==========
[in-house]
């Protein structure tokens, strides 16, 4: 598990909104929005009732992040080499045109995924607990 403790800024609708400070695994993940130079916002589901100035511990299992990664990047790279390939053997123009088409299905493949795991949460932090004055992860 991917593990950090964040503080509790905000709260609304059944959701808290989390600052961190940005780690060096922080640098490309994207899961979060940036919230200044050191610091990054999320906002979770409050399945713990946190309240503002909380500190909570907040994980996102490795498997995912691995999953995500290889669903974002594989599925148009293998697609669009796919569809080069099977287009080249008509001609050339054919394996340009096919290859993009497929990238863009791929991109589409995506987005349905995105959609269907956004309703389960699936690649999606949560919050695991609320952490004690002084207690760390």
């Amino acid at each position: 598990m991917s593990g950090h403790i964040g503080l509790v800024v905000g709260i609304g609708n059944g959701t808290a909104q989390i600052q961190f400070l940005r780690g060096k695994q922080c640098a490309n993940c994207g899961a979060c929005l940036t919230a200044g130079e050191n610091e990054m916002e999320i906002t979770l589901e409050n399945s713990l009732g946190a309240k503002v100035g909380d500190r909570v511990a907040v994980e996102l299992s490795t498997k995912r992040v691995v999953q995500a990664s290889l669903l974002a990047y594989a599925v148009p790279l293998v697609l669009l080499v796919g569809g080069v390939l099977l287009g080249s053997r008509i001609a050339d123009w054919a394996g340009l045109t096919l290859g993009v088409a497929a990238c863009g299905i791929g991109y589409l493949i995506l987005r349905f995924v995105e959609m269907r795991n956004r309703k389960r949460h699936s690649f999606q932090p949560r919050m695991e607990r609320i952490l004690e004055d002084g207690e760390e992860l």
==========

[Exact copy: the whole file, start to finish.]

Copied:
[in-house]
């Protein structure tokens, strides 16, 4: 598990909104929005009732992040080499045109995924607990 403790800024609708400070695994993940130079916002589901100035511990299992990664990047790279390939053997123009088409299905493949795991949460932090004055992860 991917593990950090964040503080509790905000709260609304059944959701808290989390600052961190940005780690060096922080640098490309994207899961979060940036919230200044050191610091990054999320906002979770409050399945713990946190309240503002909380500190909570907040994980996102490795498997995912691995999953995500290889669903974002594989599925148009293998697609669009796919569809080069099977287009080249008509001609050339054919394996340009096919290859993009497929990238863009791929991109589409995506987005349905995105959609269907956004309703389960699936690649999606949560919050695991609320952490004690002084207690760390």
């Amino acid at each position: 598990m991917s593990g950090h403790i964040g503080l509790v800024v905000g709260i609304g609708n059944g959701t808290a909104q989390i600052q961190f400070l940005r780690g060096k695994q922080c640098a490309n993940c994207g899961a979060c929005l940036t919230a200044g130079e050191n610091e990054m916002e999320i906002t979770l589901e409050n399945s713990l009732g946190a309240k503002v100035g909380d500190r909570v511990a907040v994980e996102l299992s490795t498997k995912r992040v691995v999953q995500a990664s290889l669903l974002a990047y594989a599925v148009p790279l293998v697609l669009l080499v796919g569809g080069v390939l099977l287009g080249s053997r008509i001609a050339d123009w054919a394996g340009l045109t096919l290859g993009v088409a497929a990238c863009g299905i791929g991109y589409l493949i995506l987005r349905f995924v995105e959609m269907r795991n956004r309703k389960r949460h699936s690649f999606q932090p949560r919050m695991e607990r609320i952490l004690e004055d002084g207690e760390e992860l």